‘Walk to end Alzheimer’s’ slated for Saturday

By Tom Joyce - tjoyce@mtairynews.com

It’s said that a long journey starts with a single step, and those to be taken by hundreds of people Saturday in Mount Airy could help lead to a long-awaited remedy for Alzheimer’s disease.

“We have to do something to find a cure,” said Phyllis Whitaker of Mount Airy, whose husband Phill, 76, has suffered from the disease for 14 years, one that robs victims of the gift of their minds.

“He does not know who I am most of the time,” Phyllis Whitaker added Tuesday. “It’s devastating.”

One in 10 people age 65 and older has Alzheimer’s dementia.

The Whitaker family has attempted to fight back by attending the annual Walk to End Alzheimer’s in Mount Airy. It will be held again Saturday from 9 a.m. to noon, when the public is invited to “take the first step to a world without Alzheimer’s.”

“We’ve been doing the walk, I think, about seven years,” Mrs. Whitaker said, which has included forming “Team Phill,” a group named for her husband which is one of 34 teams raising funds in conjunction with the 2018 event.

Registration/check-in for Saturday’s walk begins at 9 a.m., with a ceremony to be held at 10 a.m. Deborah Cochran, former mayor of Mount Airy, and David Bumgarner of Behavioral Services Inc., will emcee the gathering.

The walk will start at 10:30 a.m., when families and friends of persons with Alzheimer’s, those who have lost someone to the disease, persons caring for Alzheimer’s patients and those afflicted with it will traverse the Ararat River Greenway. A closing ceremony is set for 11:15 a.m.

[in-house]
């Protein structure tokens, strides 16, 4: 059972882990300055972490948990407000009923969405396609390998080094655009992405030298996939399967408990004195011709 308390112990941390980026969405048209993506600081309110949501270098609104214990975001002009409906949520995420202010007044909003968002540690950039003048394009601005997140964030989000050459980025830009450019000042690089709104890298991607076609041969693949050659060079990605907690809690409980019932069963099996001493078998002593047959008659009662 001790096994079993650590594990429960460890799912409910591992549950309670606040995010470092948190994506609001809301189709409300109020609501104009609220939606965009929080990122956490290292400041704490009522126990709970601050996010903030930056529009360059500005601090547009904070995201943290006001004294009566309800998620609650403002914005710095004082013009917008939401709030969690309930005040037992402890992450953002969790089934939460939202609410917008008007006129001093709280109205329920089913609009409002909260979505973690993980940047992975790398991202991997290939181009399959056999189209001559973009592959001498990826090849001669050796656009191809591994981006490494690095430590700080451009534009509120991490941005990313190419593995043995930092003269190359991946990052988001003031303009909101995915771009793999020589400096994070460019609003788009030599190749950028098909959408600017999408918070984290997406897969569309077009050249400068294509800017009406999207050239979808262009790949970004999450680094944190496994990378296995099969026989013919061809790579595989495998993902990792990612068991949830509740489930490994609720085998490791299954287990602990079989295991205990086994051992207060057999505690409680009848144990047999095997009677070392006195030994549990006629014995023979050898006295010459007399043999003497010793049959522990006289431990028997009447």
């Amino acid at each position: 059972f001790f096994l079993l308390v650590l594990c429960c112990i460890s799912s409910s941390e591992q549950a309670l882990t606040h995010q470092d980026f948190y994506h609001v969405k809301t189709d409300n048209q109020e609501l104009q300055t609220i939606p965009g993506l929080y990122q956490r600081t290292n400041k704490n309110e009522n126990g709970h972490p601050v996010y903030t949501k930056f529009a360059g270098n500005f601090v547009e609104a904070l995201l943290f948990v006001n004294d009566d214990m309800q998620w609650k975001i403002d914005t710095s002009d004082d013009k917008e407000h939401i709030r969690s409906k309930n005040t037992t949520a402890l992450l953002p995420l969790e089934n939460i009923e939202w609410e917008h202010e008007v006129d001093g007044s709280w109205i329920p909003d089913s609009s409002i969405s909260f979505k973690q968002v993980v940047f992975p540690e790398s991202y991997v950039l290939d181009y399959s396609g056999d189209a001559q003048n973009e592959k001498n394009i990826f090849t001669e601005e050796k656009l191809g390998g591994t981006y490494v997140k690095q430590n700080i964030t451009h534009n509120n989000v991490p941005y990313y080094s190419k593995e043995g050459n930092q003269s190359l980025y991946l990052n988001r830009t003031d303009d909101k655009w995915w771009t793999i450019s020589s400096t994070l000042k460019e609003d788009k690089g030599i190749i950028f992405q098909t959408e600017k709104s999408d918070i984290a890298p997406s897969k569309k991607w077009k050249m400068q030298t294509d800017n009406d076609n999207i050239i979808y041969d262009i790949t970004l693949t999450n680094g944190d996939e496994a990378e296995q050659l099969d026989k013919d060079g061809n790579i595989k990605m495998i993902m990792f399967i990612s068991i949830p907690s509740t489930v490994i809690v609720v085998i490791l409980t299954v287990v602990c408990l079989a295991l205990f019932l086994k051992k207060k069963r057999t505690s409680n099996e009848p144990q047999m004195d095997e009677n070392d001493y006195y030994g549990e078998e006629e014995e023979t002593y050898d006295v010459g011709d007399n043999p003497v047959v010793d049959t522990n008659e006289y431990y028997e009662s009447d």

More than 300 people of all ages participated in the 2017 Walk to End Alzheimer’s locally, a display of unity that Phyllis Whitaker finds comfort and strength within — one that shows how people in her situation are not alone.

“It’s a support group.”

The wife of the Alzheimer’s sufferer said it is reassuring to see that so many people are concerned about the disease and working together toward a cure. “It makes me feel good.”

Walk participants also will join in a Promise Garden tribute ceremony to honor those affected by Alzheimer’s disease.

The colorful and inspirational event additionally will feature entertainment, including family-friendly music.

It also offers an opportunity to learn about Alzheimer’s disease, advocacy opportunities, clinical studies enrollment and support programs and services from the Alzheimer’s Association, organizers say.

Research a key

Saturday’s event in Mount Airy is one of 14 walks held in central and western North Carolina during September and October, spearheaded by the Western Carolina Chapter of the Alzheimer’s Association.

In addition to generating awareness and support, the Surry County 2018 Walk to End Alzheimer’s has a fundraising goal of $28,000 to provide care, support and research.

In addition to those named for Alzheimer’s sufferers such as Team Phill, teams and other groups involved represent entities that serve the older population, such as the local RidgeCrest retirement community and the Kindred at Home assisting-living service.

Funds also are raised by individuals.

Phyllis Whitaker said the money donated will fund more research that hopefully leads to a cure for Alzheimer’s, which 5.7 million Americans are now living with — including 170,000 North Carolina residents.

She offered a personal story about the value of such research, mentioning that her husband was involved in a study for seven years which produced positive results.

However, the effort was not approved by the federal Food and Drug Administration.

“They did not get the results they wanted,” Mrs. Whitaker explained, despite the benefits she witnessed to her husband.

“And I’ve seen a steady decline since.”

Participants share a solemn moment during last year’s Walk to End Alzheimer’s in Mount Airy.
Participants share a solemn moment during last year’s Walk to End Alzheimer’s in Mount Airy. Tom Joyce | The News

By Tom Joyce


Tom Joyce may be reached at 336-415-4693 or on Twitter @Me_Reporter.

Tom Joyce may be reached at 336-415-4693 or on Twitter @Me_Reporter.